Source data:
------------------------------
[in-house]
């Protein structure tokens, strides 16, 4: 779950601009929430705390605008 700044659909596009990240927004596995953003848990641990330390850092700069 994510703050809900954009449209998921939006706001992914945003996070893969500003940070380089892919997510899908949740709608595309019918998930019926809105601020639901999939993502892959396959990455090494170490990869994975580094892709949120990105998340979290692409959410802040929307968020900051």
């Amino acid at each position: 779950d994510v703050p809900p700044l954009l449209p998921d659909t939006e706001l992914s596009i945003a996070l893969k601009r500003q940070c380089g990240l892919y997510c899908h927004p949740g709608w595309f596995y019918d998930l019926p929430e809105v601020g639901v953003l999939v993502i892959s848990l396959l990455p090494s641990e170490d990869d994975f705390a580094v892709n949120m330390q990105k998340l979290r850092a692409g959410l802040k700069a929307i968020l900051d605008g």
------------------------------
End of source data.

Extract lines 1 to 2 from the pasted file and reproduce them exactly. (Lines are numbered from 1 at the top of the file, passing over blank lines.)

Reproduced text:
[in-house]
């Protein structure tokens, strides 16, 4: 779950601009929430705390605008 700044659909596009990240927004596995953003848990641990330390850092700069 994510703050809900954009449209998921939006706001992914945003996070893969500003940070380089892919997510899908949740709608595309019918998930019926809105601020639901999939993502892959396959990455090494170490990869994975580094892709949120990105998340979290692409959410802040929307968020900051």